How do I keep my dog from destroying our annual holiday decorations? We decorate our family room extensively, and every year he always chews something up, even when we’re home!
The holidays can bring extra challenges to all relationships, not the least of which involve canine members of the family. The big question is why your dog would choose the holiday as his time to explore his inner decorator.
The answer to this problem, I think, is tied directly to how your life changes during this time of year. Maybe your dog doesn’t get the amount of attention and exercise he’s used to, so his boredom drives him to find another outlet. Dogs can’t read a magazine to entertain themselves, but they derive great pleasure in shredding them.
The decorations that he only sees on holidays make a particularly enticing target (hence his penchant for them vs. the furniture that he sees year round). And let’s not forget the extra family or social commitments that cause you - and your family - to be abnormally excited and stressed out.
Dogs are accurate barometers of our emotions; they feel (and become confused by) the stress and chaos that ensues. Although you can take a warm bath to decompress, your dog’s options are usually of the oral variety, so be sure to offer him plenty of suitable outlets for his chewing in the form of new (durable!) toys and to monitor him closely whenever he’s near the decorations.
As dog owners, it’s our responsibility to provide them with the opportunity to engage in activities that serve their minds as well as their bodies. And when the basics are met – a healthy diet, appropriate outlets for chewing, proper training, affection, exercise and toys that are appropriate for your dog - then everyone will have a happy holiday season.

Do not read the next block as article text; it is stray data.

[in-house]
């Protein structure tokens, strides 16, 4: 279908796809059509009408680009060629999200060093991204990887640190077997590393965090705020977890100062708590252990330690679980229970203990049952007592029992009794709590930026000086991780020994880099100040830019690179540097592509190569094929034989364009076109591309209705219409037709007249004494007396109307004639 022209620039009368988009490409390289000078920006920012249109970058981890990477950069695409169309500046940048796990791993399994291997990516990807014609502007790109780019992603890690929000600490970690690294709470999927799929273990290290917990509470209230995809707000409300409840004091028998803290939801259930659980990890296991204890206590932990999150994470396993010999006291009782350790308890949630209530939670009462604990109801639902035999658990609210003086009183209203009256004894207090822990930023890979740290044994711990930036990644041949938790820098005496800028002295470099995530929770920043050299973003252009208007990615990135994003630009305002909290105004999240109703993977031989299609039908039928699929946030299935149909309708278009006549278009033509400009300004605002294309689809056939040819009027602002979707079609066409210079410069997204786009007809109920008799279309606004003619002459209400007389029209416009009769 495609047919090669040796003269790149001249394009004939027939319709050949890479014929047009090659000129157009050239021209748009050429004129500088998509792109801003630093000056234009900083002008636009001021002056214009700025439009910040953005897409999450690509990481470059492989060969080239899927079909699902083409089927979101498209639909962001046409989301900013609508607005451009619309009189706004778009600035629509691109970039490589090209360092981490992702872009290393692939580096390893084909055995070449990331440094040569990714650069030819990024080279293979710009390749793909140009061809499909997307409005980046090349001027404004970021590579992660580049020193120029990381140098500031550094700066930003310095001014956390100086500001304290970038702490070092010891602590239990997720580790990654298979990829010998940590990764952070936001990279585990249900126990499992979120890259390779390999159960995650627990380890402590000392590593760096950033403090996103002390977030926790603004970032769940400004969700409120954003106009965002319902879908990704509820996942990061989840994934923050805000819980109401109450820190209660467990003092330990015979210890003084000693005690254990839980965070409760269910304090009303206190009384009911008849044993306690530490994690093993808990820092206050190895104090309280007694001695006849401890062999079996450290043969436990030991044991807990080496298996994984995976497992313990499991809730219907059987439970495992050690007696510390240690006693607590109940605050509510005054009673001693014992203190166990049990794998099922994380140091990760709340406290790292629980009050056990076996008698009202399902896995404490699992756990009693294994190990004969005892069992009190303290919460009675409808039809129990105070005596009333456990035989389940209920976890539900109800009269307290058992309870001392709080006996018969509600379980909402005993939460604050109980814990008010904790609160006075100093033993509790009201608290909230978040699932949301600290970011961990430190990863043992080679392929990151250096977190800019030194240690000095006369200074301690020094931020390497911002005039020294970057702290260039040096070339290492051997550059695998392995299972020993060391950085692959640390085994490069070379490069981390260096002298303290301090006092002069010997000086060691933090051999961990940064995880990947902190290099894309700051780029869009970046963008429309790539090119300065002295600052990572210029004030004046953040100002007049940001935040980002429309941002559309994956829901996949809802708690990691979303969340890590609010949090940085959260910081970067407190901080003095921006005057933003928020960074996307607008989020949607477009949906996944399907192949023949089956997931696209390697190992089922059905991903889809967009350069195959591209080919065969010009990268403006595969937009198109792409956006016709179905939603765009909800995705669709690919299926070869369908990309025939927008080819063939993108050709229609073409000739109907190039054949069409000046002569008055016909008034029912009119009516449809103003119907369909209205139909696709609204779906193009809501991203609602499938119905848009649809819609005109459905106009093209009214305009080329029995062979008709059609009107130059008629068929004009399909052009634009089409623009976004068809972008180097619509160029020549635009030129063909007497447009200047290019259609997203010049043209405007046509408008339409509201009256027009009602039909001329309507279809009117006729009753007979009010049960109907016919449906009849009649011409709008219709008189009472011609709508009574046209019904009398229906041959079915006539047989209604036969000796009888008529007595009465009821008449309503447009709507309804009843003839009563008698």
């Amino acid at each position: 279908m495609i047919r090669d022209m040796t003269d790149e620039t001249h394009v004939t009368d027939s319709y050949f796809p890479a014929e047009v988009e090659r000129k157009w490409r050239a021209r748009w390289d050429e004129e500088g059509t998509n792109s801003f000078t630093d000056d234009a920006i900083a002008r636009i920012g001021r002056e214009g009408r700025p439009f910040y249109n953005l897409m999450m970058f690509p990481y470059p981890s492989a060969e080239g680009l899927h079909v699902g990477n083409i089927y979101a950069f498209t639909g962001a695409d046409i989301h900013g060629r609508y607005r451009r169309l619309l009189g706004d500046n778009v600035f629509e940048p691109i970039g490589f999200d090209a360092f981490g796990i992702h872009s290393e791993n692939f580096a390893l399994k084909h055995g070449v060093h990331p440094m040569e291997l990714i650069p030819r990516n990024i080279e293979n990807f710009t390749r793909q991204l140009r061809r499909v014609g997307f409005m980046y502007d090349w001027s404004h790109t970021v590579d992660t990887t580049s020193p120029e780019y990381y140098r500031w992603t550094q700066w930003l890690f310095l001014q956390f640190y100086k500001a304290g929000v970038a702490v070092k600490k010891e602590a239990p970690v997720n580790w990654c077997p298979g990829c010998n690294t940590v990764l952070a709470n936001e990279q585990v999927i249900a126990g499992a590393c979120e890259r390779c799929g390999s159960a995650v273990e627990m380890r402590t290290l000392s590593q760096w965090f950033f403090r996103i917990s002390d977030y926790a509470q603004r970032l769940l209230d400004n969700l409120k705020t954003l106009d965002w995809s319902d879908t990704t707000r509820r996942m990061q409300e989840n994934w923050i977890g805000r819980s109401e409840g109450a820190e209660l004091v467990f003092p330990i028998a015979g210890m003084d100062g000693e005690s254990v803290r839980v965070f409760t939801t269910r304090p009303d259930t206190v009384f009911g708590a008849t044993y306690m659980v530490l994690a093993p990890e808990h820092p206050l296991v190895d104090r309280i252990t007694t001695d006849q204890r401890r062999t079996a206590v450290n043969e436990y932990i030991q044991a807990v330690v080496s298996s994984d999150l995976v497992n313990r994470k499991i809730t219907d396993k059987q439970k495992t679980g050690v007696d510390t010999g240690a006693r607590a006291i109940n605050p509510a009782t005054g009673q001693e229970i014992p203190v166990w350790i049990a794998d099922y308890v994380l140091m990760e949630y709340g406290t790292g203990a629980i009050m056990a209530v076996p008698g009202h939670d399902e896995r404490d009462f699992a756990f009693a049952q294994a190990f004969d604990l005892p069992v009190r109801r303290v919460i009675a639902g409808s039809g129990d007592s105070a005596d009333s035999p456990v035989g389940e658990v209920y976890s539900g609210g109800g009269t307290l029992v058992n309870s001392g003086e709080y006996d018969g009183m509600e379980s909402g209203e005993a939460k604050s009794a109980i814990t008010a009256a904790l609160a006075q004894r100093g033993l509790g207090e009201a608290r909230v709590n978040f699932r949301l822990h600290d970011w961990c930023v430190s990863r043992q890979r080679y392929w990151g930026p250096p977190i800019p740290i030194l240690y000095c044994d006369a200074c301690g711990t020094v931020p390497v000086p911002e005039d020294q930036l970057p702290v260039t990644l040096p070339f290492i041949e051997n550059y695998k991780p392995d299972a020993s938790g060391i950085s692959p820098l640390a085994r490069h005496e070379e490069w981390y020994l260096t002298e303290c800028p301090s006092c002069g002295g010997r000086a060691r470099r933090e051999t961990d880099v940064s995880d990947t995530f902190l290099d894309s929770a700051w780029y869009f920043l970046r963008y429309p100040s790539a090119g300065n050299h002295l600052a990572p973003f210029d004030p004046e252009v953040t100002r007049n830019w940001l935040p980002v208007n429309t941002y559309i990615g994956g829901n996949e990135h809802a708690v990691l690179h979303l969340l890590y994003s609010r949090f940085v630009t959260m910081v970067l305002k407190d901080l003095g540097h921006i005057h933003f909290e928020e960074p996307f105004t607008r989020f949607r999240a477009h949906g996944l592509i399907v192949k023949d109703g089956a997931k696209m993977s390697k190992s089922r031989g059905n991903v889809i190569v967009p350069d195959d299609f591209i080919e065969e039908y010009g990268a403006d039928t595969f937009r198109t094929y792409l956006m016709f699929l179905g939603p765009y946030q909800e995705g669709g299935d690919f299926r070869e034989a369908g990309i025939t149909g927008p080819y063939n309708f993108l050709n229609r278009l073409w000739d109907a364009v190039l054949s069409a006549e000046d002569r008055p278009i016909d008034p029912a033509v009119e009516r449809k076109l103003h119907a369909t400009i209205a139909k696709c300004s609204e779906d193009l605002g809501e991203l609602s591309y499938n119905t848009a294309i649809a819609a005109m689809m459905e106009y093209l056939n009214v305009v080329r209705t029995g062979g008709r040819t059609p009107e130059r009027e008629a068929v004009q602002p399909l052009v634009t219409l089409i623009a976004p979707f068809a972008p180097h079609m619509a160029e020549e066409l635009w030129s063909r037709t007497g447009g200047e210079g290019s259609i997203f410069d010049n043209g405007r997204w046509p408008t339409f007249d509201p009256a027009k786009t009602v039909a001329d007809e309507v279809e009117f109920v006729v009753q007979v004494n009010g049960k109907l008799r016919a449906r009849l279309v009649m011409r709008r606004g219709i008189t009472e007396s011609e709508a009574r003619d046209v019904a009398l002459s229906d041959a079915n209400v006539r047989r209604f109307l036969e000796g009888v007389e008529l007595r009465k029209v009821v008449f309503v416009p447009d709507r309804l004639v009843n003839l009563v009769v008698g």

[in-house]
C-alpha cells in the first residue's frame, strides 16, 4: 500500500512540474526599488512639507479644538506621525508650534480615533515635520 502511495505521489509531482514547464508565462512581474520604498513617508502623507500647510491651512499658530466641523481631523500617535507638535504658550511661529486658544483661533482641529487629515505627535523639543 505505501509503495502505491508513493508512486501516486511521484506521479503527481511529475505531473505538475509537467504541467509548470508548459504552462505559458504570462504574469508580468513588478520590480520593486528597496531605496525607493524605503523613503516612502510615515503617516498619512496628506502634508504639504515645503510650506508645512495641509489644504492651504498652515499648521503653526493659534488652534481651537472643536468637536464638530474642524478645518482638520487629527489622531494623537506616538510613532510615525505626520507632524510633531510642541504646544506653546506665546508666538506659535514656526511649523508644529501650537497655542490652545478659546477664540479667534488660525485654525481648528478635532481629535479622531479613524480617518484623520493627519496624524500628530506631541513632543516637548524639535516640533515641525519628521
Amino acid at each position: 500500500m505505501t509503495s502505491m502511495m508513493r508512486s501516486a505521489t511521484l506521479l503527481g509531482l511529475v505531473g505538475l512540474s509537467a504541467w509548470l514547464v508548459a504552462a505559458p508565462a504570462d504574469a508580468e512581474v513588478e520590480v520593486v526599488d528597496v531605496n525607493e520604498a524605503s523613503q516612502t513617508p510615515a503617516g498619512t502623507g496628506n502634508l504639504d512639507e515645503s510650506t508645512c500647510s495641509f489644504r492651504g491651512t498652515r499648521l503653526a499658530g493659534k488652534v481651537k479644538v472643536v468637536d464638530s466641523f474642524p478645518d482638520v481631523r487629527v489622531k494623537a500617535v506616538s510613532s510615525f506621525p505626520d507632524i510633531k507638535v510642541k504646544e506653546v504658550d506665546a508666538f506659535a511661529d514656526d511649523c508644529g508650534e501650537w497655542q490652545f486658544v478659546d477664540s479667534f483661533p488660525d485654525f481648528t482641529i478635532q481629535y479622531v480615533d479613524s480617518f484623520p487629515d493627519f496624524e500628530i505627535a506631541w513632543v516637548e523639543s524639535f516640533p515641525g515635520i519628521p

My mother has always wanted a dog, and I want to surprise her with a puppy for Christmas. Do you have any suggestions?
Just one. Don’t.
Besides being one of the most chaotic times on the calendar, the fact that your mother isn’t going to be in on the decision – one that she’ll have to live with for the next ten or more years of her life – makes your gift a potential nightmare. I’ve heard hundreds of stories about people who were positive that someone in their life would love to have a dog as a gift, only to find out after the dog was bought, that they were wrong. Evidence of this unfortunate but all too common holiday occurrence is waiting for you at your local animal shelter. And even if you are right about your mother wanting a dog, you may be wrong about her desire to actually acquire one.
Sometimes the idea of something is more exciting than the reality of actually owning it. Still 100% certain that she wants to own a dog? Fine, but how do you know what type of dog she would like to own? Size, temperament, energy level, grooming requirements, puppy vs adolescent, purebred vs shelter dog – all of these things are very personal and essential pieces of information to know when picking the right dog. In my opinion, the best Christmas gift that you could give your mom would be a book about dogs, and a certificate for “The Dog Of Your Dreams”. That way, if she’s on board with the idea, the two of you could have a wonderful adventure searching for her perfect four-legged companion.